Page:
The proof is in the pudding

When it comes to legislation benefiting veterans, Wally Herger has been AWOL

The author is a retired Air Force colonel who lives in Cottonwood. He was an unsuccessful Republican candidate for Congress in 2010 and 2012.

Over the years, some folks have praised Congress-man Wally Herger’s commitment to our military and its veterans. And no one would argue that Rep. Wally Herger helped make the veterans’ cemetery and home a reality, that his district staff has provided constituent services to veterans, and that he supports local events honoring our veterans.

But, how’s he done legislatively? To what extent has he supported proposed legislation affecting military personnel?

According to the Military Officers Association of America (MOAA), not particularly well.

MOAA is an independent, nonprofit and nonpartisan organization whose focus includes military personnel matters, especially in regard to legislation affecting the military. It does not track individual legislators’ voting records, believing that “co-sponsorship records are more telling of an elected official’s stance and position.”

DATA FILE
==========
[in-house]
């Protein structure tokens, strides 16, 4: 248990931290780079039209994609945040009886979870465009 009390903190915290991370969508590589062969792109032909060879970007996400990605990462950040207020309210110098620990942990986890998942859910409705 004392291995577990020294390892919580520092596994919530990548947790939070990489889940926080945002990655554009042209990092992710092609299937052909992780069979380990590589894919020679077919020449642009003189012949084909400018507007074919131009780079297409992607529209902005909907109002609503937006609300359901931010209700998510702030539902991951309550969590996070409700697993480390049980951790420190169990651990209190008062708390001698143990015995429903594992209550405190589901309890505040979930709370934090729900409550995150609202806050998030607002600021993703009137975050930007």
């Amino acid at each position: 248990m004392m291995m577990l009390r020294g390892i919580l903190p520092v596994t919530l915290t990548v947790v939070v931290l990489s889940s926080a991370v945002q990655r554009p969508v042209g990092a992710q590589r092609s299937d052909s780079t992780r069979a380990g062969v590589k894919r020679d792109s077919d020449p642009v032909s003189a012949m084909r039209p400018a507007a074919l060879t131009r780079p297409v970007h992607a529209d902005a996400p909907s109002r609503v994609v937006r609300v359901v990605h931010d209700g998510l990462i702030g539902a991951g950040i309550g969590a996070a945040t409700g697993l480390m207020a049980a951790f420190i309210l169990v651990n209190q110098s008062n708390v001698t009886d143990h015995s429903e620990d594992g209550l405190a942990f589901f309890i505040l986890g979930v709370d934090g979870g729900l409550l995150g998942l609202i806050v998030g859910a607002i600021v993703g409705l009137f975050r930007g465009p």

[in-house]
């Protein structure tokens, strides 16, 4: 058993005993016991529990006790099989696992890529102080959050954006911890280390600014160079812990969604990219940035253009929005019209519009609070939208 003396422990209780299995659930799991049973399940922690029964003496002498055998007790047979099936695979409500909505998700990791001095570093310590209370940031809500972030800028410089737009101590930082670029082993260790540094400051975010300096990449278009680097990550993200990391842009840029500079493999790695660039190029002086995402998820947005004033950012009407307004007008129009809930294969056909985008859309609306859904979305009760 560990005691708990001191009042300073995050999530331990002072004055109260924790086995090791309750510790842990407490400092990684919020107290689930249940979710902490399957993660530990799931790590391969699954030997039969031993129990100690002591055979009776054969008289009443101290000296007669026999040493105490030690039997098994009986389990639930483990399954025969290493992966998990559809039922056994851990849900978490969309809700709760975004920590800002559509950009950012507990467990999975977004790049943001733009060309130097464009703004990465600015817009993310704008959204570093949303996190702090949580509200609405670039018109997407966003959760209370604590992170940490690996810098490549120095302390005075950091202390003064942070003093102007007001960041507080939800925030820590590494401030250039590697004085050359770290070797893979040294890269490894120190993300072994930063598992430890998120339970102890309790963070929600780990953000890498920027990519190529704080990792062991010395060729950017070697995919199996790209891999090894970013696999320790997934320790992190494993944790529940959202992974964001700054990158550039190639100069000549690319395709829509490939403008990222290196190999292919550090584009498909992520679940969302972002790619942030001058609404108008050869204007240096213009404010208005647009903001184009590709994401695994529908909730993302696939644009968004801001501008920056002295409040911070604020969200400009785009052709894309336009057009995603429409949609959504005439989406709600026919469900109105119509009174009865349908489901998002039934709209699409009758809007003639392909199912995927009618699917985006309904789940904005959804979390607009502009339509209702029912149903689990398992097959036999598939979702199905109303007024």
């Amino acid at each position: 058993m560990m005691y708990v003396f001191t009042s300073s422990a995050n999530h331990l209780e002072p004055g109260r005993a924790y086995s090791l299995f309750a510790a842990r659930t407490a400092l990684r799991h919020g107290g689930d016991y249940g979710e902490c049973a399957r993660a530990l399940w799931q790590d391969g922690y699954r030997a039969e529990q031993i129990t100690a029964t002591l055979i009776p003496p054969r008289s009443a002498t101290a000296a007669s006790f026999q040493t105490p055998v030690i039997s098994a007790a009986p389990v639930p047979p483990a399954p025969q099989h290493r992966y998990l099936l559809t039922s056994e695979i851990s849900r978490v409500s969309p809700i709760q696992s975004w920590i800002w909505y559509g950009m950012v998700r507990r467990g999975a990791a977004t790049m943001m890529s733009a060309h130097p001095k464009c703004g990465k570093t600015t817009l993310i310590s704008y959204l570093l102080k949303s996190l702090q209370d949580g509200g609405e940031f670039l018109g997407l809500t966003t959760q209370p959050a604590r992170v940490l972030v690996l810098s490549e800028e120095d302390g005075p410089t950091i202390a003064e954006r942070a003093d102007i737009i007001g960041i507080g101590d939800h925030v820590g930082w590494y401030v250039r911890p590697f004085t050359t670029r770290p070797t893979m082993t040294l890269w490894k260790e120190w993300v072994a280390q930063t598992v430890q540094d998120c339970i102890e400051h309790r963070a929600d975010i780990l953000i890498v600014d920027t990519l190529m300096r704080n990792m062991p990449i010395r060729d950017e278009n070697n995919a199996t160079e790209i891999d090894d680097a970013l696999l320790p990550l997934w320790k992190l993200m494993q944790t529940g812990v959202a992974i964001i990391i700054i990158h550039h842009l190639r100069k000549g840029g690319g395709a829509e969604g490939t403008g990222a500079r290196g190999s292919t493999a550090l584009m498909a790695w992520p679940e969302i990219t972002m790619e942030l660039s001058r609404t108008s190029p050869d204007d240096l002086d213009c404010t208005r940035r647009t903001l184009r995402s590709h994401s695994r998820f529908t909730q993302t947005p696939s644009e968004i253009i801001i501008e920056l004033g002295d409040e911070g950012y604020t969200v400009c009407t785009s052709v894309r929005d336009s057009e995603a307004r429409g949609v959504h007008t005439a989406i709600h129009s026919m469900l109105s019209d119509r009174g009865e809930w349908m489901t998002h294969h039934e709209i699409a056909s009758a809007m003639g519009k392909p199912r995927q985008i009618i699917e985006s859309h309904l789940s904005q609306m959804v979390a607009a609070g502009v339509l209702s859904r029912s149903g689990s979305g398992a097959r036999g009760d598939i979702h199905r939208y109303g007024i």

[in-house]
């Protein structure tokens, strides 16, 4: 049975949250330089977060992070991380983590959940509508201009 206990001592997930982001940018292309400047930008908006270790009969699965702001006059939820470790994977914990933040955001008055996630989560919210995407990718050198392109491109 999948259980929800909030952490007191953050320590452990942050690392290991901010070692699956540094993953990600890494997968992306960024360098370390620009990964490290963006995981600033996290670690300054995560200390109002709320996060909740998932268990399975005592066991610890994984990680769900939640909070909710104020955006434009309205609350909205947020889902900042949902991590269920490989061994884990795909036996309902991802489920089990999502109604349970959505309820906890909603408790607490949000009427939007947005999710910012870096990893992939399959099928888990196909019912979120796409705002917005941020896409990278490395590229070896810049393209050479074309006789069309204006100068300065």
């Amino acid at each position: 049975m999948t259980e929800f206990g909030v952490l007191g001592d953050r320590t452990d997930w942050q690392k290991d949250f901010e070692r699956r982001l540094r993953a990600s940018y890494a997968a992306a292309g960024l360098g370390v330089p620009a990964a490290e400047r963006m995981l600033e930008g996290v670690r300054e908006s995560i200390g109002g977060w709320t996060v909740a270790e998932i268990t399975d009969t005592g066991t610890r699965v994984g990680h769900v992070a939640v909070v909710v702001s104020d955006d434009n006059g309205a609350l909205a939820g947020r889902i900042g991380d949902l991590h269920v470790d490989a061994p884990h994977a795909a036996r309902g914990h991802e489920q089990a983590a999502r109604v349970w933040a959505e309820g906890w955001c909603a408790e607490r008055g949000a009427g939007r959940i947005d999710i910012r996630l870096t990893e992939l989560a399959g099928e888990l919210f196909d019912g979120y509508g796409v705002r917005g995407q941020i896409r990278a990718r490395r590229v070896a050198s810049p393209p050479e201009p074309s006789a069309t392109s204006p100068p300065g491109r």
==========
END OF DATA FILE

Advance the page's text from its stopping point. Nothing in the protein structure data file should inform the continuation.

Several random checks of MOAA’s “Take Action” database ( reveal Herger’s reluctance to co-sponsor proposed military legislation.

A check of proposed bills tracked by MOAA on Oct. 16, 2010, showed him co-sponsoring zero out of 24 bills. A second check on July 16, 2011, showed him putting his name behind one out of 16 bills. And then, as of Nov. 12, 2012, Herger gets credit for co-sponsoring one out of 24 proposed bills.

Realistically, no one expects Herger to support every piece of veterans’ legislation, especially given the country’s dire financial situation. But, by any reasonable measure, there’s clearly room for improvement.

A sampling of the bills Herger could have co-sponsored but chose not to includes the Reserve Retirement Credit for Active Duty Service since 9/11; Surviving Spouses’ Benefit Improvement Act of 2009; Disabled Veterans Tax Termination Act; Military Retirees Health Care Protection Act; Military Spouse Job Continuity Act of 2010; Retired Pay Restoration Act; CHAMPVA Children’s Protection Act of 2011; and the Honor America’s Guard and Reserve Retirees Act.

Rubbing salt into the wound, Herger apparently felt the need to co-sponsor such “critical” bills as the National Baseball Hall of Fame Commemorative Coin Act; Designation of U.S. Postal Service located in Eureka, CA as the “Sam Sacco Post Office Building”; Girl Scouts USA Centennial Commemorative Coin Act; and the Better Use of Light Bulbs Act (source:

Heck, even Sen. Barbara Boxer has a better record, currently co-sponsoring nine out of 14 bills supporting our military.

Dare I say, my friends, the proof is in the pudding.